Zimbabwe President Robert Mugabe and Prime Minister Morgan Tsvangirai Clash as Korean Deal Cancelled

Published on Thursday 10th June 2010

A fresh turf war has emerged between Zimbabwe President Robert Mugabe and Prime Minister Morgan Tsvangirai after the veteran ruler reversed a bilateral Investment Protection and Promotion Agreement (BIPPA) signed by his former rival.

Mr Tsvangirai who joined President Mugabe in a unity government in February last year ending a long and bitter political struggle signed the BIPPA during a visit to Seoul recently where he was also given an honorary degree by a Korean university.

The Koreans had expressed a strong desire to participate in Zimbabwe's reconstruction and the agreement would have ensured the Asian country's investments were protected.

But in a move that is set to embarrass Mr Tsvangirai and fuel further divisions in the troubled coalition, Mr George Charamba, the presidential spokesman revealed that the Ministry of Foreign Affairs has since written to the South Koreans to tell them the agreement was "null and void."Their embassy has been informed of the constitutional position and indications are that they have since communicated to Seoul," the state controlled Herald newspaper quoted a Foreign Affairs official as saying.

"We don't anticipate any problems with Korea on the matter because we have always had cordial ties. "They were just not aware that the PM did not have authority to do what he did.

"We are good friends with Korea but we simply do not have a BIPPA with them, we do not even have a Joint Commission and that is the starting point."

Mr Charamba said only President Mugabe after consulting cabinet could bind Zimbabwe to another country through a BIPPA. "It is absurd, to say the least. Anyway, as far as I know and I have checked, the President never made any such delegation so in effect no BIPPA was signed in Korea," he told the Herald.

"Maybe it was the mock signing ceremony of a BIPPA that might be signed in the future by those constitutionally delegated to do so."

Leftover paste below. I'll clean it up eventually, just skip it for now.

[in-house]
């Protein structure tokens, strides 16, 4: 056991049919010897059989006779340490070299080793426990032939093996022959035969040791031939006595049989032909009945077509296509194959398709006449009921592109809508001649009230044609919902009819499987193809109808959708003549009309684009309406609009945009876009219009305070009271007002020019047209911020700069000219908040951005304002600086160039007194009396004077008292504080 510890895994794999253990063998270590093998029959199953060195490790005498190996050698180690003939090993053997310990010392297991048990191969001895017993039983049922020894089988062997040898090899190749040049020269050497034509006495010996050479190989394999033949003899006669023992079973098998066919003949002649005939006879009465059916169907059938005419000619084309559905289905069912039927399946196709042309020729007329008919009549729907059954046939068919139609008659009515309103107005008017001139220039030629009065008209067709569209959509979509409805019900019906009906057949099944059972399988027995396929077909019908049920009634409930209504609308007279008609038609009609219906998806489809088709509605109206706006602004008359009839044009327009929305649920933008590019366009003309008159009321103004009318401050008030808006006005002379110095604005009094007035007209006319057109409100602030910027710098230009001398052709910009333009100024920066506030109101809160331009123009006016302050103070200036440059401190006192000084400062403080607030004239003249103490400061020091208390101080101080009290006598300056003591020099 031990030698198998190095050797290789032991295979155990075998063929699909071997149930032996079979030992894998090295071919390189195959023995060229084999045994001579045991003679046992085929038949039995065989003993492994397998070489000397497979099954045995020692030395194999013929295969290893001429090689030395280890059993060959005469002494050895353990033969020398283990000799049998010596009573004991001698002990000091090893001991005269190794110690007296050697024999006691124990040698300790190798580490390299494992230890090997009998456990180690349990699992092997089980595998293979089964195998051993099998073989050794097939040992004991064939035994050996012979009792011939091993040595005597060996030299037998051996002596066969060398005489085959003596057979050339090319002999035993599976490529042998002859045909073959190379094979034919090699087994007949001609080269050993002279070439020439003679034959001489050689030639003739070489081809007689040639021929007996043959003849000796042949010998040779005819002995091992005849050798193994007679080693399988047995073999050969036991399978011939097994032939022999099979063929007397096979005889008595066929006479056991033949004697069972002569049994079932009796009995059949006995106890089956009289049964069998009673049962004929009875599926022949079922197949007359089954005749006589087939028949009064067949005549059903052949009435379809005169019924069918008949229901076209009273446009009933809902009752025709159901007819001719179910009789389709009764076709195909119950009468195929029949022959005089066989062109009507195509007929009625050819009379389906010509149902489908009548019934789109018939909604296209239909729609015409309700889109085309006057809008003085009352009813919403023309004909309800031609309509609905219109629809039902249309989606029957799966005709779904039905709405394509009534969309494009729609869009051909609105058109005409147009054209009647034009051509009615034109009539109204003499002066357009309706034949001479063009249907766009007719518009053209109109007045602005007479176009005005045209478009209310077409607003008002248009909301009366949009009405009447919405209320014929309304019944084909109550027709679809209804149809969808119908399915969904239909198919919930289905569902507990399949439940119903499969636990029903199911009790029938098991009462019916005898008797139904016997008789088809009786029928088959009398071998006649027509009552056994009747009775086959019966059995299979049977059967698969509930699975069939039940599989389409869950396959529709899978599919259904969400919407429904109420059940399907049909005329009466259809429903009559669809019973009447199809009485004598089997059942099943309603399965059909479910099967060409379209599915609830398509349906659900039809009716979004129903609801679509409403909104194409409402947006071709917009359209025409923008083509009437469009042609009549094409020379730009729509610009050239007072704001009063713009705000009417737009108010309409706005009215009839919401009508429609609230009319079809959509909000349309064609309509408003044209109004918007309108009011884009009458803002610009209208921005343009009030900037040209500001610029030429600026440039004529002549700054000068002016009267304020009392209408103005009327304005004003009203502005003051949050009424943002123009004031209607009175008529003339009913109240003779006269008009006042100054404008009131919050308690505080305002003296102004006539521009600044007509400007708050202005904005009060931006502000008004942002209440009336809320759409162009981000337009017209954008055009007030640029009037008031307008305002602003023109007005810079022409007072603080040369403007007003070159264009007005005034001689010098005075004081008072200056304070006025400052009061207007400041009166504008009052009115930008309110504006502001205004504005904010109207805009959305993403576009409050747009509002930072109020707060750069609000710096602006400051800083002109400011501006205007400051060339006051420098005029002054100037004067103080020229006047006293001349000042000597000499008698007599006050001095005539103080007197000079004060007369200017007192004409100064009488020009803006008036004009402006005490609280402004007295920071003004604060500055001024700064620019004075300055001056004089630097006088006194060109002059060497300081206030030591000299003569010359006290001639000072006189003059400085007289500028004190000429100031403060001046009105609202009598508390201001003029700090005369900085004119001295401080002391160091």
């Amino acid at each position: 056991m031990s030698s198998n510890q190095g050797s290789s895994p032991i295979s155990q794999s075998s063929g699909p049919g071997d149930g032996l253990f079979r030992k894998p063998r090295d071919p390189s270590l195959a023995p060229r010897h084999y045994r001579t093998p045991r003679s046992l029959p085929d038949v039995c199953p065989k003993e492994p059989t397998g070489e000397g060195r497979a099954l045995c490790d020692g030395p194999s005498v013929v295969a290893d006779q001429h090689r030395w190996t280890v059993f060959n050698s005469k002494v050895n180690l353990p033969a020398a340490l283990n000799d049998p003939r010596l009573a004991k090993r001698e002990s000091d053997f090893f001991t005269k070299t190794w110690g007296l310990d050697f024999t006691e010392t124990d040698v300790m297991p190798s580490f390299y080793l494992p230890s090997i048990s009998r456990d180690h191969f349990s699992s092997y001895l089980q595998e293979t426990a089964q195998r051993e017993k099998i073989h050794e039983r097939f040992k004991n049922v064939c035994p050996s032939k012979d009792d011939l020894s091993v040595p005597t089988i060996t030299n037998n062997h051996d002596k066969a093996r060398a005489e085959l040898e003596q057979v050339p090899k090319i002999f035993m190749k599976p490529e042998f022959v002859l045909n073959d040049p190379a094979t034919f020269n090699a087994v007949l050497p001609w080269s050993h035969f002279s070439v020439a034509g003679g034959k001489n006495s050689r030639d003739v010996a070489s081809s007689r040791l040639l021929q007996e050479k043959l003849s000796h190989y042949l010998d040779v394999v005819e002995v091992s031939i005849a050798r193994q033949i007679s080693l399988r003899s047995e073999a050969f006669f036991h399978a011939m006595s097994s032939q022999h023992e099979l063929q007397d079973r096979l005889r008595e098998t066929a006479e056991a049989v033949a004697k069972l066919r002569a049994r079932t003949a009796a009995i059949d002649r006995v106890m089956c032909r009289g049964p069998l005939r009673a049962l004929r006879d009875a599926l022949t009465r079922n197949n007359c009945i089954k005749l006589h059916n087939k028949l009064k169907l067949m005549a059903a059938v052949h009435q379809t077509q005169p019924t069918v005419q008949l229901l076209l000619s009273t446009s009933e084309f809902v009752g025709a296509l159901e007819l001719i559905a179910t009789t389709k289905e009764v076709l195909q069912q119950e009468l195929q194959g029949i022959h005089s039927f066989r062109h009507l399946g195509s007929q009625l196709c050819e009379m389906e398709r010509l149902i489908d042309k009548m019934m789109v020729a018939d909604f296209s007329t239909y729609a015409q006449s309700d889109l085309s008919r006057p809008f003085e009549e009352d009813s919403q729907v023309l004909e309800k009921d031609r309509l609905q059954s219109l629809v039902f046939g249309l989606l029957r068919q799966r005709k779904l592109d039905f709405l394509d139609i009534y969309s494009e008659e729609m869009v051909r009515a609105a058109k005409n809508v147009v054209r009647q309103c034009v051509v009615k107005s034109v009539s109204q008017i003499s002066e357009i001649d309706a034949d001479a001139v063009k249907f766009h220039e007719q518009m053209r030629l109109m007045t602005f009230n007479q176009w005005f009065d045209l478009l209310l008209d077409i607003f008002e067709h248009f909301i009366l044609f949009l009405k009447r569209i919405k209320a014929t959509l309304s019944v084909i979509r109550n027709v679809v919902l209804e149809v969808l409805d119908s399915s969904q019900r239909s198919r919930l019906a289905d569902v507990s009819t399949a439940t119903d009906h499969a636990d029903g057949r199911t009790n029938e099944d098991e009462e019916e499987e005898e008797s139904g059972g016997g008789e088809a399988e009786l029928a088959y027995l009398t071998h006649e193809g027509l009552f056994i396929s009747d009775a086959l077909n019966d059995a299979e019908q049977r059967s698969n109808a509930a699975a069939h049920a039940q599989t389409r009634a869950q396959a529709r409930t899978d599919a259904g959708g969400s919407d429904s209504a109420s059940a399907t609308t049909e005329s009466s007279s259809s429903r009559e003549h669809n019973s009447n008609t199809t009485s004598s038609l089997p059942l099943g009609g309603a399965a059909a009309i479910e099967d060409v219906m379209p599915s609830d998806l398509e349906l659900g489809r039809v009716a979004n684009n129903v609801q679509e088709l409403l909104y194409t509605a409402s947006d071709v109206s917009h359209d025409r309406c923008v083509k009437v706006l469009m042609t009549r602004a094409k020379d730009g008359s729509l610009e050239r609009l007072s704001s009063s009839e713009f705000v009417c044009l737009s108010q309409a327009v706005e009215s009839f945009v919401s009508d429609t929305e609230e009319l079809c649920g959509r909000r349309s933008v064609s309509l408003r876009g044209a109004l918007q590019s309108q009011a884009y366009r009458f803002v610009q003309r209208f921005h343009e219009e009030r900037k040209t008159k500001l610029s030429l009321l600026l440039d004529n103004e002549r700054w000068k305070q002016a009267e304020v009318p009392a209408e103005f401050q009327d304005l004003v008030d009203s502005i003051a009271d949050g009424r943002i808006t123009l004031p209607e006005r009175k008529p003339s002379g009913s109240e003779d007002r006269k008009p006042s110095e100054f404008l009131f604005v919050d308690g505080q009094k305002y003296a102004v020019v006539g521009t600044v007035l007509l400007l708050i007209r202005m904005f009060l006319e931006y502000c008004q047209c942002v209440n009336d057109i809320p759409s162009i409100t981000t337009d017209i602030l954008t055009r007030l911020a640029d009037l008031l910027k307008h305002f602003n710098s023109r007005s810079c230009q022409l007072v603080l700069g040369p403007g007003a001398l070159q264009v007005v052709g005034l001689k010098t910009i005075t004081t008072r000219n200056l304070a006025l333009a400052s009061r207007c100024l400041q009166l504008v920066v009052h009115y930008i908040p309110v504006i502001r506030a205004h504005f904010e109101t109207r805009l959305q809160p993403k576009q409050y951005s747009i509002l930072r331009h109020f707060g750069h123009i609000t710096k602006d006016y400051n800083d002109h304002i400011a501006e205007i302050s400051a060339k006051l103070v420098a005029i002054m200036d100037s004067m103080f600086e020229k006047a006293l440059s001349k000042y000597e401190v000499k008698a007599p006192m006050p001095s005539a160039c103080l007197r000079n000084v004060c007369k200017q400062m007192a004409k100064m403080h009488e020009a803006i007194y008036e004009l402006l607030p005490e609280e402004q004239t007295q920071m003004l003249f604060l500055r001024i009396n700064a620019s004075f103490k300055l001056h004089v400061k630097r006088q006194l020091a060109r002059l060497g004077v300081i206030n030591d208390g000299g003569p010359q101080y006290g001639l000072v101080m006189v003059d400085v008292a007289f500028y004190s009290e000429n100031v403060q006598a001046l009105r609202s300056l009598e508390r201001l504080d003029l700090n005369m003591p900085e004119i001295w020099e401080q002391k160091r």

Mr Mugabe and Mr Tsvangirai have in the past clashed over roles in the unity government whose urgent reform agenda has been stalled by the endless squabbles. The latest clash exploded as the three principals in the inclusive government - Mr Mugabe, Mr Tsvangirai and Deputy Prime Minister Arthur Mutambara met for the first to consider a report compiled by their party negotiators with assistance from facilitators appointed by South African President Jacob Zuma.

The three had not met since April 6 when the report was handed to them and this had paralysed the negotiations.

Mr Zuma needs the leaders' input before taking the matter to the Southern African Development Community, the guarantors of the agreement.

Meanwhile, at least 16 white farmers in Zimbabwe have come under attack over the last week, including several South African nationals and a farm owned by Malaysian investors, the farmers' union said today.

The attackers were trying to evict them, although many of the farmers have court orders allowing them to stay on their land, while one is protected under an investment pact with Malaysia, the mainly white Commercial Farmers' Union (CFU) said. "The Commercial Farmers Union is gravely concerned with the recent harassment of productive farms and the failure of the police to render assistance in spite of high court orders for farmers to remain in occupation," CFU vice president Charles Taffs told a news conference.

"We are concerned that a time Zimbabwe wishes to re-engage with the international community and encourage investment that these breaches of the rule law will drive Zimbabwe into further isolation."



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